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Children's eye health and safety

Children's eye health and safety

It's already August, and that means it's almost back-to-school time for your kids. It is also children's eye health and safety month; so what better way to make sure your child is prepared and healthy for school than to include an eye exam on the checklist.

Most children have healthy eyes, but several things can affect your child's eye health such as vision problems, diseases, and poor safety. For those reasons, children should have their eyes examined at their regular pediatric appointments and should start vision testing around age three.

It can be difficult to tell if your child has a vision problem just from looking at their eyes. Instead, try looking for the following signs: wandering or crossed eyes, disinterest in reading or viewing distant items, squinting or turning their head in a strange manner while watching TV, or a family history of childhood vision problems. These are all indicators of a possible vision problem.

While vision problems are important to watch for, diseases can also affect your child's eye health. Some of the most common eye diseases in children include:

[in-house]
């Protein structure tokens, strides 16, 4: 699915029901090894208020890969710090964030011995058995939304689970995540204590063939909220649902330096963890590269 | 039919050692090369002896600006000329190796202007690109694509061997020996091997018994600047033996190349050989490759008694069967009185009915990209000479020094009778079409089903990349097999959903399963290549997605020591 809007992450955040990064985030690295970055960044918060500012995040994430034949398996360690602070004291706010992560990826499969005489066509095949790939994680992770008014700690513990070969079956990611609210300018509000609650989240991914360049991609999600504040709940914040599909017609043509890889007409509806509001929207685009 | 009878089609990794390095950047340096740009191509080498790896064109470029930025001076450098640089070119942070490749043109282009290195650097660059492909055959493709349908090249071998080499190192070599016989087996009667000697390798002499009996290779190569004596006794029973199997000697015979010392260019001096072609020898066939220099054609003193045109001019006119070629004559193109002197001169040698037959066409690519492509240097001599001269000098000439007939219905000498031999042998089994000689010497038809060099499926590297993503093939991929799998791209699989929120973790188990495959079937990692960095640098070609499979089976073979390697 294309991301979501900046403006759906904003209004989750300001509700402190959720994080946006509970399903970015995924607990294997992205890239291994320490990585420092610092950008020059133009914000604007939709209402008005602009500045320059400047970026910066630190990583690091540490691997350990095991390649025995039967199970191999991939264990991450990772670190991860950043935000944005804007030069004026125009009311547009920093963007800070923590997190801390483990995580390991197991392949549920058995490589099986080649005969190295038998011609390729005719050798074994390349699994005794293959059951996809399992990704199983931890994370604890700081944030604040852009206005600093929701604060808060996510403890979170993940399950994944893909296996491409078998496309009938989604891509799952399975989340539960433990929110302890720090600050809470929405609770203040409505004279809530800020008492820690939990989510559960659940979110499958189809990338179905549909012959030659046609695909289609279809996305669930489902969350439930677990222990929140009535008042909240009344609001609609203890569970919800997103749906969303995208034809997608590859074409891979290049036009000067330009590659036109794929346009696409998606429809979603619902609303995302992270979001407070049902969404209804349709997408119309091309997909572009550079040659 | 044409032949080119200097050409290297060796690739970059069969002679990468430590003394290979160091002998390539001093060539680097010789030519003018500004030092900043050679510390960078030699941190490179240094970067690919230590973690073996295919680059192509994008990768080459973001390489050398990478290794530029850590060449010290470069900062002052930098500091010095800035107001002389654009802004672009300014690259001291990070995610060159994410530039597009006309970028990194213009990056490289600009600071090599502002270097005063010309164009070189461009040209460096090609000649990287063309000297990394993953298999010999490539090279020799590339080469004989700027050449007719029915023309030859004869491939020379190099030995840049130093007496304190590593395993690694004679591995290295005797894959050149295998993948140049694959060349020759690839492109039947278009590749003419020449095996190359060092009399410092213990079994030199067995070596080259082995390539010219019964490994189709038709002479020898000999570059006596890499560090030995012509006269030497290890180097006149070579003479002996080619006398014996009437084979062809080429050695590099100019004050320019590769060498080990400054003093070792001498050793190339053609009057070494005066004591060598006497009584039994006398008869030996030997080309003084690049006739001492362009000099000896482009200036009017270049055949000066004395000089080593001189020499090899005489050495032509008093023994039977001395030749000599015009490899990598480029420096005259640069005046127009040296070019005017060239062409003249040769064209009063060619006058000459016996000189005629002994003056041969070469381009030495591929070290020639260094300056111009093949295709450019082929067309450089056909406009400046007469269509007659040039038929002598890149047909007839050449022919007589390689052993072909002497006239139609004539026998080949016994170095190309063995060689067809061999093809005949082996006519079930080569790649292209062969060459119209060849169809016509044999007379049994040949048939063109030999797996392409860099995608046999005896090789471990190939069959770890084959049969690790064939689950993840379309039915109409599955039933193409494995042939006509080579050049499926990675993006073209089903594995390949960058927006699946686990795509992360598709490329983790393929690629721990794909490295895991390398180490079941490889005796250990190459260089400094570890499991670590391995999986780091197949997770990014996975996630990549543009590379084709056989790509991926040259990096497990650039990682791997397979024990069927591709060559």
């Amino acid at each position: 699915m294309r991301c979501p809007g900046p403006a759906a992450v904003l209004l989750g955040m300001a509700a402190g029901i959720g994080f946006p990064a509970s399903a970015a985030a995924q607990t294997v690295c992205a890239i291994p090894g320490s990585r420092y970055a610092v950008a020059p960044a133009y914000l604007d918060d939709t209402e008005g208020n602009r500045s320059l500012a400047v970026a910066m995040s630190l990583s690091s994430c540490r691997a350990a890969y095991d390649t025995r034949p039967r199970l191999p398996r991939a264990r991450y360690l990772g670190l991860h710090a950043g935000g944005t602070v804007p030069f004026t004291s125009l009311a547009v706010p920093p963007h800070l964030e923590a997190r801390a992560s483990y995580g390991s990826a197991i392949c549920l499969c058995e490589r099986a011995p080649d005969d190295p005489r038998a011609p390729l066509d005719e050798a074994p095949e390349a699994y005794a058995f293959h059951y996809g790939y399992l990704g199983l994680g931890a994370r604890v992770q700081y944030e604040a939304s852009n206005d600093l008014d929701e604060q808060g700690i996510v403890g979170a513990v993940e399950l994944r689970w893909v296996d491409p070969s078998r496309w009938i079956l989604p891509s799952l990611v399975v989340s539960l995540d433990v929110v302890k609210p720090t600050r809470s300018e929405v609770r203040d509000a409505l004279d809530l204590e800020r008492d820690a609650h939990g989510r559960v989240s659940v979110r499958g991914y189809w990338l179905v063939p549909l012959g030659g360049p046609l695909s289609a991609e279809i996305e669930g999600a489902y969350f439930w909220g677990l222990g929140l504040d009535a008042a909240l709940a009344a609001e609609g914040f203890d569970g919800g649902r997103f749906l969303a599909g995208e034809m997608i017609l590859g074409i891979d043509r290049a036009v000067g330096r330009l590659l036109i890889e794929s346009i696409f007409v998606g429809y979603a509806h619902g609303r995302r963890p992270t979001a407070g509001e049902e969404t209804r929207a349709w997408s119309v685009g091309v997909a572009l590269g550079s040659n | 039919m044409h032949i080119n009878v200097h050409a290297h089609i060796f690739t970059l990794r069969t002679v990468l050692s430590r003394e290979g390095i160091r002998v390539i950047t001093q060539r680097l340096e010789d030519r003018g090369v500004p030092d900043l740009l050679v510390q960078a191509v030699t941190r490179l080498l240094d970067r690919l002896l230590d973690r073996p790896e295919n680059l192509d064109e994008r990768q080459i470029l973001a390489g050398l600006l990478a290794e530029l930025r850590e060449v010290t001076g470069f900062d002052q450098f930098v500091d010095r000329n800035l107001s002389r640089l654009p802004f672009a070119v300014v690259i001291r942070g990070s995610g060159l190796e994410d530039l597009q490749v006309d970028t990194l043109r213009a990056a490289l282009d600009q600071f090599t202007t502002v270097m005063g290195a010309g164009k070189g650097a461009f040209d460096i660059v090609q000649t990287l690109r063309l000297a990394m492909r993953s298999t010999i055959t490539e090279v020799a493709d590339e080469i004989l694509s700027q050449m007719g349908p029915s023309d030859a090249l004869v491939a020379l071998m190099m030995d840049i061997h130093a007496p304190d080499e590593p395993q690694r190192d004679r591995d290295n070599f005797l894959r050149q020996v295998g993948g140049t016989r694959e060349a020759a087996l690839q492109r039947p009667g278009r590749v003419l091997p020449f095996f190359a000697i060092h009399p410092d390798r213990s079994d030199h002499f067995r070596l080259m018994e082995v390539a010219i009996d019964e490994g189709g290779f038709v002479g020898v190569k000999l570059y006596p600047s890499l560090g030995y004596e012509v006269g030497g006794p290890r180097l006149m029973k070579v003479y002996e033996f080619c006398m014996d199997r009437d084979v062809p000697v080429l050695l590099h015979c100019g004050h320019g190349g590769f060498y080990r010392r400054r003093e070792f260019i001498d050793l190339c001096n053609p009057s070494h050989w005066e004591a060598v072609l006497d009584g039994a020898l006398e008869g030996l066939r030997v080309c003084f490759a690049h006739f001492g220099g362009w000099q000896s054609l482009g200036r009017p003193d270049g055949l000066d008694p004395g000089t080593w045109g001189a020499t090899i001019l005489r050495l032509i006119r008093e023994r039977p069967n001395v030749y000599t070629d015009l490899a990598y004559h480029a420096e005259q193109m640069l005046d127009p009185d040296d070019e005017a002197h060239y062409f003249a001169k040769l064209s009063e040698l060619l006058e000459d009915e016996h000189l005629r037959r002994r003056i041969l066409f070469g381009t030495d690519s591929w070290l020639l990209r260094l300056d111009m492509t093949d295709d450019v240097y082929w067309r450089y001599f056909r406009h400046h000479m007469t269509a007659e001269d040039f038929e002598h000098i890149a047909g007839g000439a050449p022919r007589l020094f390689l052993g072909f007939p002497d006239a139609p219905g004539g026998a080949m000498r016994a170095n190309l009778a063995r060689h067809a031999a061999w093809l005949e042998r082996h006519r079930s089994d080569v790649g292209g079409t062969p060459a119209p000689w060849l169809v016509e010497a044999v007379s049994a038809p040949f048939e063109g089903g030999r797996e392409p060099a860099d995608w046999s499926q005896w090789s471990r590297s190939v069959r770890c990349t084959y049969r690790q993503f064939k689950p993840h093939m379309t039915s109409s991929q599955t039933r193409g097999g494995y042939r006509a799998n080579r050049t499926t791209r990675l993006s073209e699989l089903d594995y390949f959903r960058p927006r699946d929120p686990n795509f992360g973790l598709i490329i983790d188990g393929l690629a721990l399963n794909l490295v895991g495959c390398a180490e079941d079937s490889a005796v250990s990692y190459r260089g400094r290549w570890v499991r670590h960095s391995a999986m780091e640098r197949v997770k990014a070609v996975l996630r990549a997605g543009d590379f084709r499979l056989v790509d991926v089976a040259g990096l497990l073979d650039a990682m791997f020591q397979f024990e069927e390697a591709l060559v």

• Amblyopia (lazy eye)
  • Strabismus (crossed eyes)
  • Ptosis (drooping of the eyelid)
  • Color deficiency (color blindness)
  • Refractive errors (nearsightedness, farsightedness and astigmatism)
  • Conjunctivitis (pink eye)
  • Retinitis pigmentosa (retina deteriorates)
  • Uveitis (inflammation)

If you believe your child is experiencing any of these issues you should schedule an eye exam with your provider as soon as possible. The earlier a vision problem or disease is detected the more likely treatment will be successful.

Finally, safety should be your top priority when teaching your children about eye health this month. The leading cause of vision impairment in children is eye injuries. We certainly don't want a "You'll shoot your eye out" incident like in the movie A Christmas Story, so follow these preventative tips. Have your child wear protective eyewear while participating in sports, let them only play with age appropriate toys, and teach them to avoid toys and items with sharp or protruding parts.

You can schedule your child's vision screening with pediatrician Dr. Vijaya Koduri or family medicine physicians Dr. Nathan Tracey or Dr. Ryan Noonan in the Campbell County Medical Group by either calling 307-688-3636 or visiting the Main Clinic. For more information on children's eye health and safety you can also visit hap.org.